The suc­ces­sor: Lon­don Breed grew up in city’s rough projects

San Francisco Chronicle - - FRONT PAGE - By Lizzie John­son and Au­drey Cooper

She was the na­tive San Fran­cis­can raised in the hous­ing projects who had some­how es­caped the vi­o­lent fates that be­fell fam­ily and friends and was climb­ing the ranks at City Hall.

Now Lon­don Breed is the city’s act­ing mayor.

As pres­i­dent of the Board of Su­per­vi­sors, Breed was the le­gal suc­ces­sor to Mayor Ed Lee, who suf­fered a heart at­tack while gro­cery shop­ping late Mon­day night and died early Tues­day morn­ing. Breed, 43, could serve as act­ing mayor un­til a June 2018 elec­tion. The su­per­vi­sors could also name her in­terim mayor or choose an­other can­di­date.

It seems more likely that Breed, who has led the Board of Su­per­vi­sors since 2015, will be con­firmed as in­terim mayor by her col­leagues in spite of the

po­lit­i­cal dis­cord be­tween mod­er­ate lib­er­als like Breed and the more pro­gres­sive su­per­vi­sors. If the su­per­vi­sors take no ac­tion, Breed would re­main act­ing mayor.

Prior to the mayor’s un­ex­pected death, it was widely spec­u­lated that Breed would be among a hand­ful of may­oral hope­fuls run­ning to re­place the termed-out Lee in 2020. Al­though the list of po­ten­tial can­di­dates is long, only Mark Leno, a for­mer state leg­is­la­tor and city su­per­vi­sor, has an­nounced his can­di­dacy.

Now, in­stead of pre­par­ing for a 2019 elec­tion, hope­fuls have only weeks to de­cide whether to fight for the job in this sum­mer’s pri­mary elec­tion.

“It’s an ex­traor­di­nar­ily fluid sit­u­a­tion,” po­lit­i­cal an­a­lyst Jim Ross said. “Breed al­ready has the job. Now she has to get con­firmed. And then she has to de­cide if she wants to run for mayor in June. Mov­ing for­ward, some­one will re­ally have the power to shape the di­rec­tion the city is headed.”

Prob­a­bly the first con­stituent to greet Breed as act­ing mayor was her house­guest, Er­rol Hall. The 79-year-old is stay­ing in Breed’s three-bed­room apart­ment in the lower Haight.

“Con­grat­u­la­tions. I’m the first to ad­dress you as Madame Mayor,” he said to her Tues­day morn­ing. He added, “She’ll be an ex­cel­lent mayor. She knows the city. She knows the govern­ment. She’s smart as a whip.”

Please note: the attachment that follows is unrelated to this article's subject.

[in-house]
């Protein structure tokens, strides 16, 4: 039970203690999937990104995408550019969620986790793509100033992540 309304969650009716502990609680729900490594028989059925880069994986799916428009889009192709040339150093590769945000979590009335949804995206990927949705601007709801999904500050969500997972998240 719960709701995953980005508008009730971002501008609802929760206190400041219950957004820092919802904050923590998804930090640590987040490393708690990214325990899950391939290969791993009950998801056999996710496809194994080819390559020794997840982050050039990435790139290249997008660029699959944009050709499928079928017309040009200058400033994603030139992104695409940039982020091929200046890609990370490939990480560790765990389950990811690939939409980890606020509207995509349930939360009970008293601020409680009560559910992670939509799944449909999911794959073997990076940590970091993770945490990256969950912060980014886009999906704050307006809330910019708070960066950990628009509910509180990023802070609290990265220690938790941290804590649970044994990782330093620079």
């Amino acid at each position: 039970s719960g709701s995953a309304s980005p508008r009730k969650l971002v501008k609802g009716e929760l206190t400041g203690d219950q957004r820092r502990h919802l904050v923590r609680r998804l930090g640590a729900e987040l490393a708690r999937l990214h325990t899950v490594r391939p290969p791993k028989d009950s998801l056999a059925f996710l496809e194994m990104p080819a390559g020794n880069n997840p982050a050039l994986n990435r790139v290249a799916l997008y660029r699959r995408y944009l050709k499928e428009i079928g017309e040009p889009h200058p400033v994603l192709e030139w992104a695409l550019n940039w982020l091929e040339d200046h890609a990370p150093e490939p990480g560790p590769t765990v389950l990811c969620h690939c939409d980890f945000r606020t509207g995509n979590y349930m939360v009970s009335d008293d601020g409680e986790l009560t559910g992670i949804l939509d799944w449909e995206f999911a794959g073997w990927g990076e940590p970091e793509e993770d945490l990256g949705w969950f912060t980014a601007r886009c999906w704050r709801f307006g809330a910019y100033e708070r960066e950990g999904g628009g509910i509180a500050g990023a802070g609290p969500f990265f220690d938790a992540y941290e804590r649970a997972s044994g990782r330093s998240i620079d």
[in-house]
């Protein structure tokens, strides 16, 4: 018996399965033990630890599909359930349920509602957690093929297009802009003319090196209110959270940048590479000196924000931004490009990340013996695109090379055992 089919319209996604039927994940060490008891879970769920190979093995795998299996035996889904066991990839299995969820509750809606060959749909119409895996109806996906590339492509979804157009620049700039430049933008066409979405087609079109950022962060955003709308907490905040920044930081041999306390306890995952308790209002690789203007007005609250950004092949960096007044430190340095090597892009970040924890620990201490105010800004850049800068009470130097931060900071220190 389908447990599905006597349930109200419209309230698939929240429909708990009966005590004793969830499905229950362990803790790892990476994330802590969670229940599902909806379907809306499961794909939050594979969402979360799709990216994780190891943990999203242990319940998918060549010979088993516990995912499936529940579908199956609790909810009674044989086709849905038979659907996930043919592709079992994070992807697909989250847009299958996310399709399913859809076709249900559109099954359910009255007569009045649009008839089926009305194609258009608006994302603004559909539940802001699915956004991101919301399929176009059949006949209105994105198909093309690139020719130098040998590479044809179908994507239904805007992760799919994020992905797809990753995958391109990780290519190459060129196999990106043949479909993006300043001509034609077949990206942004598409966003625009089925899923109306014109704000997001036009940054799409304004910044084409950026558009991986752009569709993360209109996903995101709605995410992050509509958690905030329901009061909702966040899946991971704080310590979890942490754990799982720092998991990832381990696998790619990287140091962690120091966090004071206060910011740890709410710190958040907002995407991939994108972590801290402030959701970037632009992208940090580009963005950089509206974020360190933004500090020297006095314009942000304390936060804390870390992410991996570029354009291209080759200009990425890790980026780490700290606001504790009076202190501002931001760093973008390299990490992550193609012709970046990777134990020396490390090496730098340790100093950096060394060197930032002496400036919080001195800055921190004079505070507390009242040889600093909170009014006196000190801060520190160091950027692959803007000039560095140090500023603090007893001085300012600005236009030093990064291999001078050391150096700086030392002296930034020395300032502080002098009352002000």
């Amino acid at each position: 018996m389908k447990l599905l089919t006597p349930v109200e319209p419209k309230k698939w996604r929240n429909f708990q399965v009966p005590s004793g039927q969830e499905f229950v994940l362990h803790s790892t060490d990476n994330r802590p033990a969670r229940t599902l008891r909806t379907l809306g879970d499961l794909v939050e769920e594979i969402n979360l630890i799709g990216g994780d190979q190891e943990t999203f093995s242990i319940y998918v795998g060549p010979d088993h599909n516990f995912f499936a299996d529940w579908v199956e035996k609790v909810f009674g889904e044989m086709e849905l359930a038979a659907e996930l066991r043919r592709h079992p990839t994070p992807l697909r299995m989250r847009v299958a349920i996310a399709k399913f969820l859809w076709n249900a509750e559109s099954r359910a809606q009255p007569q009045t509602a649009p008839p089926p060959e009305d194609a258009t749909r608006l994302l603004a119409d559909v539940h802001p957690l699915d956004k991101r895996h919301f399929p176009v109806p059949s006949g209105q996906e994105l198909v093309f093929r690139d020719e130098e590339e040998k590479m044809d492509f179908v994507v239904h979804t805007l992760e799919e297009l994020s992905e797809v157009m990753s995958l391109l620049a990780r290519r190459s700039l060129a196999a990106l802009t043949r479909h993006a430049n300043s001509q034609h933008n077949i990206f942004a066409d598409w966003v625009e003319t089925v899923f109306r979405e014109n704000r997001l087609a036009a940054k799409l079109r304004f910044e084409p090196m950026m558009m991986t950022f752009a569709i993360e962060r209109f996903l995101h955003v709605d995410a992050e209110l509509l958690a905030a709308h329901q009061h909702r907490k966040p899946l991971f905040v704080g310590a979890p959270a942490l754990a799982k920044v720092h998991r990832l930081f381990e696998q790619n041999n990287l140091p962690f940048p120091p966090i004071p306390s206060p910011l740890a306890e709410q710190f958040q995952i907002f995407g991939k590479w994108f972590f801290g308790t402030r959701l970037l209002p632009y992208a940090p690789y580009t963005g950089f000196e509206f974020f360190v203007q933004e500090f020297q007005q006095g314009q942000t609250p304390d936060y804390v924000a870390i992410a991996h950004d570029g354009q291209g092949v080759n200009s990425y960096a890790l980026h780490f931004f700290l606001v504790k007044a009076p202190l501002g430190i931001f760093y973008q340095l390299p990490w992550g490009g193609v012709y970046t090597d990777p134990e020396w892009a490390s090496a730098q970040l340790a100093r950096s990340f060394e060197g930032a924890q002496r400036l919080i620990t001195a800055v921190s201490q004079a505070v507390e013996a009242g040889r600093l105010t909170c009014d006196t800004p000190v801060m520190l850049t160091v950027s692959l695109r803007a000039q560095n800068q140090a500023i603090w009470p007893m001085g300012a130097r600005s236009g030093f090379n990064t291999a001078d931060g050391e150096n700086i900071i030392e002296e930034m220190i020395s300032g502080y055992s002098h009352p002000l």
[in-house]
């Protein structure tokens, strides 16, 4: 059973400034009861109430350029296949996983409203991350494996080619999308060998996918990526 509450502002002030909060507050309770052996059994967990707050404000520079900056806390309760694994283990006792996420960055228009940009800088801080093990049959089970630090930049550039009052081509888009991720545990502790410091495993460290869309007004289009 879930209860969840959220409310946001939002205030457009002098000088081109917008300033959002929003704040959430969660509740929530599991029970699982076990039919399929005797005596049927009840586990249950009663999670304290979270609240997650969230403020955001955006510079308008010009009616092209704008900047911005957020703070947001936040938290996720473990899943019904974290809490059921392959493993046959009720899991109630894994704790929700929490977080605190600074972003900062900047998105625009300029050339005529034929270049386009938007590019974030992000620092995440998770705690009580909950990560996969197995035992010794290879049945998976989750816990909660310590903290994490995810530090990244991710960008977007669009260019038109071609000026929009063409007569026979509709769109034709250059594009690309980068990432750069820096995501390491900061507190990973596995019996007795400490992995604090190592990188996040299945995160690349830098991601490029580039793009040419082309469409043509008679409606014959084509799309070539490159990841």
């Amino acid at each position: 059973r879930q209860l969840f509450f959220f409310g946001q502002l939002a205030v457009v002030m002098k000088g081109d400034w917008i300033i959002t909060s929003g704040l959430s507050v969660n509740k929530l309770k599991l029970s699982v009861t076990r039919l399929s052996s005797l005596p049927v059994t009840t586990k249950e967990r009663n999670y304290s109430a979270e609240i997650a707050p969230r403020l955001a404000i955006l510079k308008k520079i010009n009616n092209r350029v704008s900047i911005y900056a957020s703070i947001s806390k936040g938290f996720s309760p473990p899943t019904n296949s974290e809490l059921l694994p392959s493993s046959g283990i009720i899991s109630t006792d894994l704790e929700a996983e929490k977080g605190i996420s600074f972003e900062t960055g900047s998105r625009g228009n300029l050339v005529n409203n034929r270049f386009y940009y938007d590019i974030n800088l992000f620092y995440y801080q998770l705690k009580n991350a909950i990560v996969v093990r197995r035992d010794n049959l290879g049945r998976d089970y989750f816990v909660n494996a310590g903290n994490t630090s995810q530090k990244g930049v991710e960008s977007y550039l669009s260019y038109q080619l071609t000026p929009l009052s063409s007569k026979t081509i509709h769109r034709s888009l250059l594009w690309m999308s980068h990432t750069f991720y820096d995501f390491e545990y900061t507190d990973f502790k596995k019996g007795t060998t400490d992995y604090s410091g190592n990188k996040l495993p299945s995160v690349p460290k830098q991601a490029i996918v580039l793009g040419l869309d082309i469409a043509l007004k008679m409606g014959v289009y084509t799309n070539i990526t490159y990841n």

Breed acts out of a deep sense of ser­vice and jus­tice, and com­mit­ment to the peo­ple she grew up with in some of the city’s worst pub­lic hous­ing, ac­cord­ing to in­ter­views with more than a dozen of her friends, col­leagues and ad­ver­saries.

She grew up about half a mile from City Hall in a hous­ing project that was later razed by the city. She of­ten speaks in pub­lic about grow­ing up poor and sur­rounded by vi­o­lence. Her brother is in prison and her younger sis­ter died of a drug over­dose. At a re­cent toy drive, she spoke about how her only child­hood Christ­mas gifts were school clothes un­til the Fire Depart­ment started its toy-col­lec­tion ef­forts.

She was larger than life in the projects, said La­teefah Si­mon, who serves on the BART Board of Di­rec­tors and grew up with Breed. There, she was known as Big Paul’s sis­ter, Queen B and “a home­girl from the Fill­more.”

When Breed, af­ter grad­u­at­ing from San Fran­cisco’s Galileo High School, got into UC Davis — where she earned a bach­e­lor’s de­gree be­fore re­ceiv­ing her master’s de­gree in pub­lic ad­min­is­tra­tion at the Univer­sity of San Fran­cisco — Si­mon said no one was sur­prised.

“I was in the juvenile jus­tice sys­tem and didn’t have any friends go­ing to col­lege,” Si­mon said. “I was like, ‘Lon­don is go­ing to Davis?’ I cried, I was so happy for her. She has been a shin­ing light for so many girls in our neigh­bor­hood of what is pos­si­ble.

“Lon­don has to walk down the street every day in front of gen­er­a­tions of peo­ple who knew her and her grand­mother. Her ac­count­abil­ity is the fact that she was a kid play­ing dou­ble dutch on the side­walk here. She feels that deeply.”

Friends and crit­ics de­scribe Breed as brash and bold — the kind of woman who was raised by a strict grand­mother. But Breed’s style nearly cost her her early po­lit­i­cal ca­reer. Dur­ing her 2012 su­per­vi­so­rial race, Breed posted an ex­ple­tive­laden di­a­tribe that cost her the en­dorse­ment of U.S. Sen. Dianne Fe­in­stein, D-Calif.